By Beth D'Addono
While St. Augustine can forever claim the banner of oldest continuously occupied European settlement in the United States, the Spanish actually landed in Pensacola six years earlier, in 1559.
Pensacola – Travel across the Santa Rosa Sound on the three-mile Pensacola Bay Bridge, and what you'll see first are shimmering water and pristine beaches.
You might not even notice a pontoon boat in the water, the only indication that buried just 12 feet below the surface is a wreck of profound proportions.
Here, not one but two Spanish ships, dating to 1559, are buried. And this juxtaposition of past and present is a part of Pensacola's charm that, like the Emmanuel Point I and II wrecks, hovers just below the surface.
That Tristan de Luna's settlement was foiled as much by poor planning as by a hurricane is just one page in Pensacola's archives. University of West Florida marine archaeologists are still combing through the remains of the rare 16th century galleons, two of fewer than a dozen ever discovered.
Centuries before the Europeans set sail, native tribes including Choctaw, Apalachee and Pensacola peoples lived, fished and traded in and around what would become Pensacola.
When de Luna sailed in with 11 ships and some 1,400 soldiers and settlers, it was a trip sparked by Spain's ongoing effort to colonize Florida, an area that according to the Spanish crown extended north from what is now the Florida Keys all the way up to Newfoundland and west to what is now Mexico.
Although not loaded with gold, the wrecks are treasure ships indeed, offering an invaluable portal into marine life and 16th century shipbuilding.
"People don't realize the richness and diversity of culture, ethnicities and narratives that exists in Pensacola," said Margo Stringfield, a resident of the city since 1983.
Stringfield, a terrestrial archaeologist and assistant professor of anthropology at UWF, helps tell those stories as a consultant for Viva Florida 500, a statewide celebration of the 500th anniversary of Juan Ponce de León's arrival on Florida's east coast in 1513.
"Pensacola was always a strategic point on the map," said author and historian John Appleyard, who was on the planning committee of both the 400th and 450th anniversary of de Luna's first attempt at colonizing Pensacola. "Because of its protected bay, ships could dock, get supplies and minor repairs. Had de Luna been able to create a permanent colony at Pensacola, the history of North America may have been quite different."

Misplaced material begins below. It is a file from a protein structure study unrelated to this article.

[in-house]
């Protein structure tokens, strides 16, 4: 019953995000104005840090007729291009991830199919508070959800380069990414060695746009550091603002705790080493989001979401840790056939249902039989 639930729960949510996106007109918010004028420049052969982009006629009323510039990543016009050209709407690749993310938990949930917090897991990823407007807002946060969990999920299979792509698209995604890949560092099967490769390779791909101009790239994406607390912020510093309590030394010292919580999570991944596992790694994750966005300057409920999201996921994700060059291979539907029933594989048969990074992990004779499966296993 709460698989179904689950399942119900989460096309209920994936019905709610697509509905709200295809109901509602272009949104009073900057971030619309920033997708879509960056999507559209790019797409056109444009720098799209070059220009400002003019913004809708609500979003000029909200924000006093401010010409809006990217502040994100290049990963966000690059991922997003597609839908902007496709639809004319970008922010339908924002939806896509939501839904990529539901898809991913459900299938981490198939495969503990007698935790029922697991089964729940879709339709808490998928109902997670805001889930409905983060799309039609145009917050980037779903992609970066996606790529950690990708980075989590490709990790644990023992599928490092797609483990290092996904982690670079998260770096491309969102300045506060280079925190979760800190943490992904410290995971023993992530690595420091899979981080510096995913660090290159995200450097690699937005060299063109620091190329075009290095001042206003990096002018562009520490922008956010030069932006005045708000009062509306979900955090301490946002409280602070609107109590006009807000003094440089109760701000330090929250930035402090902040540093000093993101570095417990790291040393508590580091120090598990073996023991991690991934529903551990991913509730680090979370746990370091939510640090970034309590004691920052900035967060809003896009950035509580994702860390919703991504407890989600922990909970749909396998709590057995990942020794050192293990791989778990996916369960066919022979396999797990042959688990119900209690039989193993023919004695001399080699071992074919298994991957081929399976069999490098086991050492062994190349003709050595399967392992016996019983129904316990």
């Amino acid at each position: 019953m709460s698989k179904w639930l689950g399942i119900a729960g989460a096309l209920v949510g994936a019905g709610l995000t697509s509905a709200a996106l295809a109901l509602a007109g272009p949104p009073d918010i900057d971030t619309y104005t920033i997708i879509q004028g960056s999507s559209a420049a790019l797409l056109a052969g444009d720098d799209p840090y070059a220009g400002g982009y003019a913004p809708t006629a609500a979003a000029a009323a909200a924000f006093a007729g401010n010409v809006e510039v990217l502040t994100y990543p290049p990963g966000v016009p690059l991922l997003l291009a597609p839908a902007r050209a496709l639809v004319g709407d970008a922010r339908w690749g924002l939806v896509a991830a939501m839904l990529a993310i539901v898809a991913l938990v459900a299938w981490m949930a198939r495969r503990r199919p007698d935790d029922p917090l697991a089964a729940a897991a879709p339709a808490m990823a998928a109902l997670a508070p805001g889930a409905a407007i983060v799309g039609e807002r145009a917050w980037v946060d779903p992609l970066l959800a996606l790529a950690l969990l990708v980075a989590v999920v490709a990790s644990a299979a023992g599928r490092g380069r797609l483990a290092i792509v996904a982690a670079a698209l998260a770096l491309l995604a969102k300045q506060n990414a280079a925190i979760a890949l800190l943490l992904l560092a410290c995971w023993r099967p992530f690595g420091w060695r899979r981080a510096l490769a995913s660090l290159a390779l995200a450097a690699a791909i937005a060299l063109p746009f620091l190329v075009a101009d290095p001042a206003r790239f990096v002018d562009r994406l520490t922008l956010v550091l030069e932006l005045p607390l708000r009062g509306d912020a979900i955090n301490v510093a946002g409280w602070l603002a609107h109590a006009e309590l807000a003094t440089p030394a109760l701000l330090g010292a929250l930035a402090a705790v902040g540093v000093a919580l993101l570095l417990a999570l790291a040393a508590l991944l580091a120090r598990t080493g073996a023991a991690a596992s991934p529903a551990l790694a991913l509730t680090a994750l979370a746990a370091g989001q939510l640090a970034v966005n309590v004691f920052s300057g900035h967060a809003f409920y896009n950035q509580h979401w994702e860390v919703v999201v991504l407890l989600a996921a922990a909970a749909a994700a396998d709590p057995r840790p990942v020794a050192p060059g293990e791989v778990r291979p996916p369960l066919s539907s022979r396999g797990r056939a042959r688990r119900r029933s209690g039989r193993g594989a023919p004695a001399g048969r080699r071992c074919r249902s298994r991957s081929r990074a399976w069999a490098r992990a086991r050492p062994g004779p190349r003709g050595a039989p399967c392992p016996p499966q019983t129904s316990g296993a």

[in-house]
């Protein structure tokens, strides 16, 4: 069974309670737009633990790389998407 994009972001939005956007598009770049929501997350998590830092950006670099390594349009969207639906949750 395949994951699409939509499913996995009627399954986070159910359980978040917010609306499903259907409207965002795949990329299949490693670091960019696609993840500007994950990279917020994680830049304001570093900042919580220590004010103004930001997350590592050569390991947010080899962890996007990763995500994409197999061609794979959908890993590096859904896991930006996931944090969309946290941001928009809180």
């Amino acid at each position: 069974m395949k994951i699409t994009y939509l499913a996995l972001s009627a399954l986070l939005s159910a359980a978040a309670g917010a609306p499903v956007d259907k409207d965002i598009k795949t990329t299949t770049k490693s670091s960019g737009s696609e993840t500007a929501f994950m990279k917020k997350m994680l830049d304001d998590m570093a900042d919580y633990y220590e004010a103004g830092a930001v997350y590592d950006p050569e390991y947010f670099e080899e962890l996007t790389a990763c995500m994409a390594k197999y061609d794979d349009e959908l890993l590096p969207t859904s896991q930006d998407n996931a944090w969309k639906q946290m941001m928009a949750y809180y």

Visitors can connect to Pensacola's history and past by visiting a coastal fort, climbing a haunted lighthouse, touring antebellum homes and walking streets like Florida Blanca, named for key Spanish military strategists.
"Spend a little time here, and there's something about Pensacola history that just captures the imagination," said Appleyard. "There's more to this town than just beautiful beaches."
10 Ways Pensacola Makes History
- Spanish sailor Don Tristan de Luna arrived in Pensacola on Aug. 15, 1559, six years before St. Augustine was settled.
- The first Catholic Mass in America was held on Pensacola Beach in August 1559.
- The remains of one of de Luna's ships, Emmanuel Point II, discovered in 2007, is the second oldest shipwreck in the country. See artifacts from the ship on display at the free T.T. Wentworth Jr. Florida State Museum downtown.
- Pensacola is the site of a pivotal Revolutionary War battle led by Spanish Gen. Galvez, a battle central to the docudrama Galvez! that aired on PBS.
- Fort Pickens in the Gulf Islands National Seashore is one of four Southern forts never occupied by the Confederate forces during the Civil War.
- The still operating Pensacola Lighthouse is the oldest and tallest on the Gulf Coast, dating to 1859. Climb 177 steps to the top for great views, but beware... this lighthouse is famously haunted.
- Pensacola was Florida's first capital. Spain ceded the city to Gen. Andrew Jackson in 1821. A spot at Plaza Ferdinand is marked by a bust of the state's first governor.
- Naval Air Station Pensacola, established in 1914, is famed as the birthplace of Naval aviation.
- Pensacola's colonial and antebellum past is preserved in 11 homes and museums open for touring in downtown's Historic Pensacola Village.
- Called the City of Five Flags, Pensacola was controlled by Spain, France, Britain, the Confederacy and the United States.
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